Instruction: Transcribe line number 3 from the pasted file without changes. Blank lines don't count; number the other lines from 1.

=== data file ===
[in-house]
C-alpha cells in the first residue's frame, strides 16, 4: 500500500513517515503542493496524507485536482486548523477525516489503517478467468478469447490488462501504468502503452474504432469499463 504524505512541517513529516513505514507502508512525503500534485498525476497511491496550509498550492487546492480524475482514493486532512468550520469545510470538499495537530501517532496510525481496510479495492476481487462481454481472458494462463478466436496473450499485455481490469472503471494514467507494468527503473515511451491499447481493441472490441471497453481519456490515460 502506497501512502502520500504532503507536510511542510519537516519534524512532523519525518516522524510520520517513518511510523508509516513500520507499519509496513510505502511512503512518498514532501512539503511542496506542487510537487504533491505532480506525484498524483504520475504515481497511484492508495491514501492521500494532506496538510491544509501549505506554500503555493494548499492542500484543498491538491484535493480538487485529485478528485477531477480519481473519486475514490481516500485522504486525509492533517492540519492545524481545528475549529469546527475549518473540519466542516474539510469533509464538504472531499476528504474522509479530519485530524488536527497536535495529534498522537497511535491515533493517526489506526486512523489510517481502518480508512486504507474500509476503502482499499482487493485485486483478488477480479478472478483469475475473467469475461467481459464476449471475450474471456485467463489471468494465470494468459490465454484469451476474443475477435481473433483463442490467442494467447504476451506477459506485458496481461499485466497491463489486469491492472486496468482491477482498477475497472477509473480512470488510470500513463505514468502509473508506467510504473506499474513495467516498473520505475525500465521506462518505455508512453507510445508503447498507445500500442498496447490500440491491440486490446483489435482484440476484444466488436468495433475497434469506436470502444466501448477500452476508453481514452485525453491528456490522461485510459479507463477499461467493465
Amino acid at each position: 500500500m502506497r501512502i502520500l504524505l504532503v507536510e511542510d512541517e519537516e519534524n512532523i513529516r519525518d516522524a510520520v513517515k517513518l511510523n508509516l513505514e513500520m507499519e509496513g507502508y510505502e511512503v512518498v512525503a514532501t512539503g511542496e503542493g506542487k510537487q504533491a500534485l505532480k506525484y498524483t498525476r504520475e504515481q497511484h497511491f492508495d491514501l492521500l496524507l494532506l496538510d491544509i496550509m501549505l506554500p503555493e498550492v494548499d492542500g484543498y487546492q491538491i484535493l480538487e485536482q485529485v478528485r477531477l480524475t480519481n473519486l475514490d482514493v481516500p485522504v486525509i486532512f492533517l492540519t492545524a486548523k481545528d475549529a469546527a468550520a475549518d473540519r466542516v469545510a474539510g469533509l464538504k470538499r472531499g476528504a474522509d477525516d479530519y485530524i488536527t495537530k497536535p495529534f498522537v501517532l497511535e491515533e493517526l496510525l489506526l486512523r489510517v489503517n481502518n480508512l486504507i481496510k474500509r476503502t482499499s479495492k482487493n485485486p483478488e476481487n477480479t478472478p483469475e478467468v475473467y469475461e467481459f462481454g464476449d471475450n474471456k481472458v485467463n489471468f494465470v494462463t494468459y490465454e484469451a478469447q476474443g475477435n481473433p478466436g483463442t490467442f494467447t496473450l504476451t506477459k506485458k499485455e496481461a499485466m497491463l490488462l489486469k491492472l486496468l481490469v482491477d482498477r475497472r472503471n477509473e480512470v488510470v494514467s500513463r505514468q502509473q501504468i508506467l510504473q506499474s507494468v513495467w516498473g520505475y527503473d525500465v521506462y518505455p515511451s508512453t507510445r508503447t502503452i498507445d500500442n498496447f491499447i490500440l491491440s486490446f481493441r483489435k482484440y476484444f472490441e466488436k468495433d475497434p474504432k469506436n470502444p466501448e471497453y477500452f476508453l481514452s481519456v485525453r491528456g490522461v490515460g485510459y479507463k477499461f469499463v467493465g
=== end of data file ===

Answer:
Amino acid at each position: 500500500m502506497r501512502i502520500l504524505l504532503v507536510e511542510d512541517e519537516e519534524n512532523i513529516r519525518d516522524a510520520v513517515k517513518l511510523n508509516l513505514e513500520m507499519e509496513g507502508y510505502e511512503v512518498v512525503a514532501t512539503g511542496e503542493g506542487k510537487q504533491a500534485l505532480k506525484y498524483t498525476r504520475e504515481q497511484h497511491f492508495d491514501l492521500l496524507l494532506l496538510d491544509i496550509m501549505l506554500p503555493e498550492v494548499d492542500g484543498y487546492q491538491i484535493l480538487e485536482q485529485v478528485r477531477l480524475t480519481n473519486l475514490d482514493v481516500p485522504v486525509i486532512f492533517l492540519t492545524a486548523k481545528d475549529a469546527a468550520a475549518d473540519r466542516v469545510a474539510g469533509l464538504k470538499r472531499g476528504a474522509d477525516d479530519y485530524i488536527t495537530k497536535p495529534f498522537v501517532l497511535e491515533e493517526l496510525l489506526l486512523r489510517v489503517n481502518n480508512l486504507i481496510k474500509r476503502t482499499s479495492k482487493n485485486p483478488e476481487n477480479t478472478p483469475e478467468v475473467y469475461e467481459f462481454g464476449d471475450n474471456k481472458v485467463n489471468f494465470v494462463t494468459y490465454e484469451a478469447q476474443g475477435n481473433p478466436g483463442t490467442f494467447t496473450l504476451t506477459k506485458k499485455e496481461a499485466m497491463l490488462l489486469k491492472l486496468l481490469v482491477d482498477r475497472r472503471n477509473e480512470v488510470v494514467s500513463r505514468q502509473q501504468i508506467l510504473q506499474s507494468v513495467w516498473g520505475y527503473d525500465v521506462y518505455p515511451s508512453t507510445r508503447t502503452i498507445d500500442n498496447f491499447i490500440l491491440s486490446f481493441r483489435k482484440y476484444f472490441e466488436k468495433d475497434p474504432k469506436n470502444p466501448e471497453y477500452f476508453l481514452s481519456v485525453r491528456g490522461v490515460g485510459y479507463k477499461f469499463v467493465g